A still image taken January 11, 2012 from an undated YouTube video shows what is believed to be U.S. Marines urinating on the bodies of dead Taliban soldiers in Afghanistan. The U.S. Marine Corps said on Wednesday it would investigate a video showing what appear to be American forces in Afghanistan urinating on the bodies of dead Taliban fighters.
US military law and the Geneva Convention both prohibit the desecration of bodies. Photo: Reuters
AT LEAST two of the four US marines filmed urinating on the bodies of Taliban insurgents in a video posted on the internet this week have been identified by investigators and are expected to face criminal charges.
A Marine Corps spokesman confirmed the men belonged to a sniper unit from Camp Lejeune, North Carolina, that served in Afghanistan for several months until September.
Their identities were being withheld as investigations continued into the incident, which has prompted outrage in the US and abroad and elicited a promise from US Defence Secretary Leon Panetta that those involved will be punished.
US military law and the Geneva Convention both prohibit the desecration of bodies.
In the 40-second video, which was posted on several websites including YouTube, the uniformed marines were seen urinating on three corpses, with one commenting: ''Have a great day, buddy.'' Another voice added: ''Golden, like a shower.'' Two of the men were not wearing their helmets, while one carried an M40 bolt-action rifle used by Marine Corps snipers.
''I have seen the footage and I find the behaviour depicted in it utterly deplorable,'' Mr Panetta said.
The Marine Corps and the International Security Assistance Force commander, General John Allen, are investigating the incident.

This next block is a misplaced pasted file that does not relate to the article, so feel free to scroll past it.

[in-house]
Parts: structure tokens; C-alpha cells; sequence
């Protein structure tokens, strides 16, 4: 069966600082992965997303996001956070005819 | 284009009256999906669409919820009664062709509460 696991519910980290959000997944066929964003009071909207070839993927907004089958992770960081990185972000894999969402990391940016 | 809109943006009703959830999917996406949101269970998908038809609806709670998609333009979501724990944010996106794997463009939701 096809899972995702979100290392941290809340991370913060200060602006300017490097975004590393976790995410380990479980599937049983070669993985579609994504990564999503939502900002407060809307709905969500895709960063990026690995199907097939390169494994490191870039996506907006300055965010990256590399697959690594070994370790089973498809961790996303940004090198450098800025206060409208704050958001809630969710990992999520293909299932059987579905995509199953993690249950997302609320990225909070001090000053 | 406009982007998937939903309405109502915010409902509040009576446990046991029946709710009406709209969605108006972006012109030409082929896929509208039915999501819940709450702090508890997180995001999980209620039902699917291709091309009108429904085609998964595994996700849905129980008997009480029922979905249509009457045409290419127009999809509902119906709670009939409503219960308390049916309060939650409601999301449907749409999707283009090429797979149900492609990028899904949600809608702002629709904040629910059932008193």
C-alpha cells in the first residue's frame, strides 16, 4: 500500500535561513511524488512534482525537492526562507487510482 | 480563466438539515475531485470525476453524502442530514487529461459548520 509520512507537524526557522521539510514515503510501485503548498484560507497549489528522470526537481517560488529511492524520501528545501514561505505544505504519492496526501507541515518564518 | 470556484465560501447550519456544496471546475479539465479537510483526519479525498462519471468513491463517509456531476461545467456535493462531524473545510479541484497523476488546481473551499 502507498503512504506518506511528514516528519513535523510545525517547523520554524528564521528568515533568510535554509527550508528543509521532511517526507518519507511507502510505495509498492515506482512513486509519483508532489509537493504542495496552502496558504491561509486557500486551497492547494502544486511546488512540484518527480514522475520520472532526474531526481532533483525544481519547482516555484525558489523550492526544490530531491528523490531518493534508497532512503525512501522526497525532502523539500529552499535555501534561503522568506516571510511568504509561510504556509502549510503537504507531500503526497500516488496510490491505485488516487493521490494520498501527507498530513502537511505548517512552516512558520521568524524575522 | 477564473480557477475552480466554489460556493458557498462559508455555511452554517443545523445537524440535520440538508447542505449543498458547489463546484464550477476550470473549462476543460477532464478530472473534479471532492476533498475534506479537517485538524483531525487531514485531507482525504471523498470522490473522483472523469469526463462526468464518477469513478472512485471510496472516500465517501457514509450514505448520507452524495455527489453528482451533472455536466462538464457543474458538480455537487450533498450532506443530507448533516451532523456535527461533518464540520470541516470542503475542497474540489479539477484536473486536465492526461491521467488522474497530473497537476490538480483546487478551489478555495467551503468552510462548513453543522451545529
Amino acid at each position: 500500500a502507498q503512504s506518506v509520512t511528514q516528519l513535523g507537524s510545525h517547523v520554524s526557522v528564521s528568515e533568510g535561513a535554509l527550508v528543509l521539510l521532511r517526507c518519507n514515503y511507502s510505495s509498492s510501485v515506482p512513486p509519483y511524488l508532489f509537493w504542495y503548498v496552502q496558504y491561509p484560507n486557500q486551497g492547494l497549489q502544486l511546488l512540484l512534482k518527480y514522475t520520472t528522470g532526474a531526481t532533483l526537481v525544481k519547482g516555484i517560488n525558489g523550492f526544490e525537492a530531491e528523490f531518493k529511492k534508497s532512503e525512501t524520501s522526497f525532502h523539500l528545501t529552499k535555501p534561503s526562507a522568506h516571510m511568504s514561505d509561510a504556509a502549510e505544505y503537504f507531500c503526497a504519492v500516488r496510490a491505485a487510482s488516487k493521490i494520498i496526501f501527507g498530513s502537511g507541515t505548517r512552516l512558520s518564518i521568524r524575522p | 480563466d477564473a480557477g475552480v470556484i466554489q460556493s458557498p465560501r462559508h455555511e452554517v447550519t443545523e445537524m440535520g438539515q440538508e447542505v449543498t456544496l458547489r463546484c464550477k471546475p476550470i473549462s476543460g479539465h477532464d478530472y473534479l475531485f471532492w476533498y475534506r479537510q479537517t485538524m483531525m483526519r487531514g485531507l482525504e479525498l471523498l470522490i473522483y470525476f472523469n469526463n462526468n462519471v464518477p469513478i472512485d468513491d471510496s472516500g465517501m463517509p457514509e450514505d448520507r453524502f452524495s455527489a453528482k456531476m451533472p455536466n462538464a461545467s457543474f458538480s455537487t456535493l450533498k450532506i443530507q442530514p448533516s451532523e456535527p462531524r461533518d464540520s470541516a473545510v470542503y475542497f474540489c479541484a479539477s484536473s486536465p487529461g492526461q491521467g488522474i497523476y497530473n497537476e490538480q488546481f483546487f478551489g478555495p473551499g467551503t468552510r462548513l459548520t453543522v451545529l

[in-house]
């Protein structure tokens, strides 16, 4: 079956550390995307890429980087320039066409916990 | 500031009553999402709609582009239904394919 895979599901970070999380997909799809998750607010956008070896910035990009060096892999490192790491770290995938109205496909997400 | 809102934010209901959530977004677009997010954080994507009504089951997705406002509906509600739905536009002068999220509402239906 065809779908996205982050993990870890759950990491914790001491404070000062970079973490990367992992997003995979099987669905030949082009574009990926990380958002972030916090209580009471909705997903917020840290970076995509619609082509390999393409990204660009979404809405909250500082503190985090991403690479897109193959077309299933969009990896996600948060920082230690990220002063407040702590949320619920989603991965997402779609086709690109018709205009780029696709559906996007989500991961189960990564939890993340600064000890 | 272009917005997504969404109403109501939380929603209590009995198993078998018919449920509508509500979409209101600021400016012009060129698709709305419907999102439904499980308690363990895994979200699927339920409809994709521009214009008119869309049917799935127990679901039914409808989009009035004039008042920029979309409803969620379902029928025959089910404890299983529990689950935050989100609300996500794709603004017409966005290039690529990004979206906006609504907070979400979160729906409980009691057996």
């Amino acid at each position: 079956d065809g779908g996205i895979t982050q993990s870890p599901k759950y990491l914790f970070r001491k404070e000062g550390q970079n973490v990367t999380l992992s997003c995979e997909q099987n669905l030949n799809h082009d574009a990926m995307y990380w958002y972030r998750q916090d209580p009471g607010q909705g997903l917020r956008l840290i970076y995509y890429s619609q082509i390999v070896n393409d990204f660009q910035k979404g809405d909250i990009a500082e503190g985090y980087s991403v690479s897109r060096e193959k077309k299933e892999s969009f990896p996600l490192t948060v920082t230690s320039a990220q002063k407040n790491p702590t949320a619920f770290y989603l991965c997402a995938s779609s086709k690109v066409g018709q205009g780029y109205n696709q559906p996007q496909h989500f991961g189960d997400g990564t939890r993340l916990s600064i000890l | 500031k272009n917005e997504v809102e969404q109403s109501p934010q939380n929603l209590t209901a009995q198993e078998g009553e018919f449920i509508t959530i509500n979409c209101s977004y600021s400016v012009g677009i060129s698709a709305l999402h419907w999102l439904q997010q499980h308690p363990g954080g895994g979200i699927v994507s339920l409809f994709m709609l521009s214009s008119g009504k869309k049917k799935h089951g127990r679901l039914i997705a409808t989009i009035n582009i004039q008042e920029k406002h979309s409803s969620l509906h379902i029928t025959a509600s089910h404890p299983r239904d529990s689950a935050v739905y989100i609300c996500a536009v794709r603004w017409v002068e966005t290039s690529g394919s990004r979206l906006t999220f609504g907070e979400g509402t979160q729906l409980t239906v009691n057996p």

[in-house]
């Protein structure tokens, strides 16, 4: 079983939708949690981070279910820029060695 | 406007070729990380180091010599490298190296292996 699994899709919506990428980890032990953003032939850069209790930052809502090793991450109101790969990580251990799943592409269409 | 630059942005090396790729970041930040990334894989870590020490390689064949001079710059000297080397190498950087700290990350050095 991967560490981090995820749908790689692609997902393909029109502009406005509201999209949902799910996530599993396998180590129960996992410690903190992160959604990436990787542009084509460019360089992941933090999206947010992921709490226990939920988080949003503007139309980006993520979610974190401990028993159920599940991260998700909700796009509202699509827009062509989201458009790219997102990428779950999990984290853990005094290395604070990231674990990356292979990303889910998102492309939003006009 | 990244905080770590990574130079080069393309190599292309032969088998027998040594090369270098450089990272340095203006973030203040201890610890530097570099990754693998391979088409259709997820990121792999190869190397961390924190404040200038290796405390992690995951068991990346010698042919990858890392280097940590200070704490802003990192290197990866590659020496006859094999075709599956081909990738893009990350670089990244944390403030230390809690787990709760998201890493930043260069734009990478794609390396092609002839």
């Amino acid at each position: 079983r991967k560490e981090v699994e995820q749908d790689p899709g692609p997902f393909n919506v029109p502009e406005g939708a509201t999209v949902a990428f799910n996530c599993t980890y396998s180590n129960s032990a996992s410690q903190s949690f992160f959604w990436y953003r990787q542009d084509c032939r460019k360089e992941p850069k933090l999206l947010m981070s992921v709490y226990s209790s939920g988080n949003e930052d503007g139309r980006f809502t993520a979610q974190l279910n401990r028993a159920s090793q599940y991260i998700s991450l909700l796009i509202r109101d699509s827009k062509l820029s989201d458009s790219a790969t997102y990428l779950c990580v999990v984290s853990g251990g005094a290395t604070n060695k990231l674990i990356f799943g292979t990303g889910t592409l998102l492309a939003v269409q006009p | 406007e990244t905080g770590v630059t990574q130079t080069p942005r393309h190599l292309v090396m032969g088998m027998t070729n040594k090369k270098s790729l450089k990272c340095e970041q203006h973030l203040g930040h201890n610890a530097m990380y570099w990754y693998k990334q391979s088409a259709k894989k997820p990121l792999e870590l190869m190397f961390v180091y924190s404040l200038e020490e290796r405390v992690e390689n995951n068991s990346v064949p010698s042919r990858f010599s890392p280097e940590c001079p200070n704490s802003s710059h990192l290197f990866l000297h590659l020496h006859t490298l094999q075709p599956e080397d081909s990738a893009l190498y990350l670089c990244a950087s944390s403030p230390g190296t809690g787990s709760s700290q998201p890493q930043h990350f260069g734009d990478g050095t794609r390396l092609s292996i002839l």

''This conduct is entirely inappropriate for members of the United States military and does not reflect the standards of values our armed forces are sworn to uphold,'' Mr Panetta added. ''Those found to have engaged in such conduct will be held accountable to the fullest extent.''
Two of the four marines in the video have reportedly left the sniper unit to which they were attached but all four men remain on active duty.
The unit returned to the US late last year after seven months in Helmand province, where they were involved in heavy fighting in and around the Musa Qala district. The unit of about 1000 marines lost seven members on the assignment.
The incident, which echoes previous abuse by US forces in Iraq and Afghanistan, comes as Washington tries to breathe life into talks with the Taliban that could pave the way for a peace settlement. Any deal would coincide with the draw-down of US troops, with the Obama administration setting December 2014 as the deadline for a handover to Afghan forces.
However, a recent US intelligence report leaked to the media offered a bleak assessment of the war, while casting doubt on the sincerity of the Taliban leadership.
New talks are awaiting the backing of Afghan President Hamid Karzai, who expressed horror at the video.
''This act by American soldiers is simply inhuman and condemnable in the strongest possible terms,'' he said.
A Taliban spokesman, Qari Yousuf Ahmadi, called the video ''inhuman and despicable''.
Other Taliban sources said they did not believe it would damage the prospect for renewed peace talks.